"EHR" Posts

Portrait of Jacob Reider, M.D.

Progress on Adoption of Electronic Health Records

Jacob Reider, M.D. | December 6, 2013

New Data Shows Rapid Adoption of EHRs; Announcements of 2015 Policies
Since the American Recovery and Reinvestment Act – which included the creation of the Medicare and Medicaid EHR Incentive Programs – was signed into law, the nation has seen unprecedented growth in the adoption and meaningful use of electronic health records (EHRs). Between 2009 and 2012, EHR adoption nearly doubled among physicians and more than tripled among hospitals. Every month, thousands of providers join the ranks of hospitals and professionals that have adopted or are meaningfully using EHRs.

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Portrait of Kathy Kenyon, J.D.

A Guide: How to Identify and Address Unsafe Conditions Associated with Health IT

Kathy Kenyon, J.D. | December 5, 2013

When front line clinicians confront a clinical mishap or unsafe condition in EHR-enabled healthcare settings (such as a medication error or a missed diagnosis) they may not connect the clinical event with how EHR use could have helped prevent it, how misuse or failure to use EHR functionality as intended contributed to the problem, or how weaknesses in EHR configuration, interfaces, or usability contributed.

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Portrait of RADM Boris D. Lushniak

Thanksgiving: a time for family, a time for health and an IT tool that can help

RADM Boris D. Lushniak | November 26, 2013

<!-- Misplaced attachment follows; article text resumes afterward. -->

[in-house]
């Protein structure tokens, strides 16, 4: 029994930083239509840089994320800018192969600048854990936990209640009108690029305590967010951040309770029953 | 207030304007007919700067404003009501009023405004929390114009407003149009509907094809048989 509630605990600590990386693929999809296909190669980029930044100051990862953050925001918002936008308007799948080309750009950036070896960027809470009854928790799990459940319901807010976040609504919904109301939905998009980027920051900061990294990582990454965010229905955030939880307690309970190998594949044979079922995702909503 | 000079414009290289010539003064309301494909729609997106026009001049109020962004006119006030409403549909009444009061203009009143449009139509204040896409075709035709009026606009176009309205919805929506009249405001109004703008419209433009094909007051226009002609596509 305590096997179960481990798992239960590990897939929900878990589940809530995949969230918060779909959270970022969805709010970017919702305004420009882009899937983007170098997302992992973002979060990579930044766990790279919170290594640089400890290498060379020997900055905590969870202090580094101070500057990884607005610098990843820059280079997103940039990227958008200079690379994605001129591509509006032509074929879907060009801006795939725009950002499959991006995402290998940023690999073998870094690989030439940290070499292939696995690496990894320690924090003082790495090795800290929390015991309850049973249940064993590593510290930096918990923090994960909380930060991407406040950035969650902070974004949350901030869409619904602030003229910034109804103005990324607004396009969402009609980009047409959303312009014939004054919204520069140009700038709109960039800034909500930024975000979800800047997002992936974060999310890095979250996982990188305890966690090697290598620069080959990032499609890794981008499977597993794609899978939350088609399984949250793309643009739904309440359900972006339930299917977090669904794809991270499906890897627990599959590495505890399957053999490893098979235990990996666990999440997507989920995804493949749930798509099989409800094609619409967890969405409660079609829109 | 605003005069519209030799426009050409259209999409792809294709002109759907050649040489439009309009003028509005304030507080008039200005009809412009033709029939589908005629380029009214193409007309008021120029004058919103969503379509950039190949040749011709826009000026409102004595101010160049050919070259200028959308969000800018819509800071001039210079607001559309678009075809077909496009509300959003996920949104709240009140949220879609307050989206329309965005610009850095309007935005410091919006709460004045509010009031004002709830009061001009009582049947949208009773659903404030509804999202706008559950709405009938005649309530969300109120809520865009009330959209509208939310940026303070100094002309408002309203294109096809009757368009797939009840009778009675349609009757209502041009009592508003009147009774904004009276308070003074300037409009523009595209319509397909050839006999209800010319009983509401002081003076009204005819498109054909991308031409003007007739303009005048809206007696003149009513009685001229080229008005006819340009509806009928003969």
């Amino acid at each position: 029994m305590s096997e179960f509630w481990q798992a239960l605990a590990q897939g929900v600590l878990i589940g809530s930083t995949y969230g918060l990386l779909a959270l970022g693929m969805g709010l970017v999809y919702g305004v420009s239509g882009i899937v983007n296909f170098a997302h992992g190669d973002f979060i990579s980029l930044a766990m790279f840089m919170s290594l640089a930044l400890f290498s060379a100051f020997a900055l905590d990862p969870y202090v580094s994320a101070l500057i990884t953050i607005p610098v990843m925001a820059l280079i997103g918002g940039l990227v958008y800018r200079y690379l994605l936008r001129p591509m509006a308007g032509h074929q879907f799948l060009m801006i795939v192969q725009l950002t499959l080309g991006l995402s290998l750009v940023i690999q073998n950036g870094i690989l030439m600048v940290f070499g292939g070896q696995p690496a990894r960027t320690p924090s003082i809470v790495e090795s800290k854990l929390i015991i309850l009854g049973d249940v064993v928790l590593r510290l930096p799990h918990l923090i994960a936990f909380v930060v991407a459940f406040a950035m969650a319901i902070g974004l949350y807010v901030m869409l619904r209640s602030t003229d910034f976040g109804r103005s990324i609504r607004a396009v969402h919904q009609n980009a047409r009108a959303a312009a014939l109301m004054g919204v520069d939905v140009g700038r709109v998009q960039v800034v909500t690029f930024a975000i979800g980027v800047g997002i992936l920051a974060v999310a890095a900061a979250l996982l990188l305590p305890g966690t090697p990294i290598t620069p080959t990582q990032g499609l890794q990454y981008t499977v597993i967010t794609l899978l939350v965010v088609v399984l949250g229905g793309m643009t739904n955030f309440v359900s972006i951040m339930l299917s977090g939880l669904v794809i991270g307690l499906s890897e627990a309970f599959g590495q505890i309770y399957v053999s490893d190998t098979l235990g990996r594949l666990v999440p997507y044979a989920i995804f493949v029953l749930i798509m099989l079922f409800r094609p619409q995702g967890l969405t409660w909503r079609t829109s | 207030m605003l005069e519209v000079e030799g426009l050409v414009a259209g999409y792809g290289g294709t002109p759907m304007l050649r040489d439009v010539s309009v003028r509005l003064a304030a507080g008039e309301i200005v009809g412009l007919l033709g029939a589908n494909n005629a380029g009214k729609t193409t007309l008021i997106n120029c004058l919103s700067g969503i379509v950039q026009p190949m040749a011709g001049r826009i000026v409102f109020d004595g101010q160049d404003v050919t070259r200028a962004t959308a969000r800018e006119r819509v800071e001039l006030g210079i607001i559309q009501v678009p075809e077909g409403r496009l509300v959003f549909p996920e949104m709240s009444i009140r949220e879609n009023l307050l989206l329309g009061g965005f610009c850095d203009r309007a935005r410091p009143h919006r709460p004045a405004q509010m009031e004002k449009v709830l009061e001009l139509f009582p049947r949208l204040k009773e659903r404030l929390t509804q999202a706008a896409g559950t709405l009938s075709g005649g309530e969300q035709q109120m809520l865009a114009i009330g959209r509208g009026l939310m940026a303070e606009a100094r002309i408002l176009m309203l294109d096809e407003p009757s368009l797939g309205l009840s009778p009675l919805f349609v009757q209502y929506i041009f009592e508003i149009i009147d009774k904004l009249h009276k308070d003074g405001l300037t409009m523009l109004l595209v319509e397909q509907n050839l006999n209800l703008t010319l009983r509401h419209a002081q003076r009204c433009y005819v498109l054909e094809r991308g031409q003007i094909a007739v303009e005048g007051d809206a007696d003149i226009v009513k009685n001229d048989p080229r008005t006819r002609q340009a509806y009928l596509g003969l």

Thanksgiving is a great time to learn more about our family’s health. That’s why I designated Thanksgiving as “Family Health History Day.”  The more you understand about your family health history, the more you and your health care provider can predict your risk for health problems and identify screening and treatment options that are best for you. And we have an electronic tool that can help you both.

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Portrait of Anand Parekh

Clinical-Community Linkages: A Step towards Better Health

Anand Parekh | November 21, 2013

As a practicing physician, I often counsel patients on the importance of healthy behaviors such as eating a nutritious diet, being physically active, and not smoking or abusing other substances. However, health education in the clinical setting is usually brief and of limited effectiveness – we have little means to reinforce our guidance in the patient’s day-to-day life.

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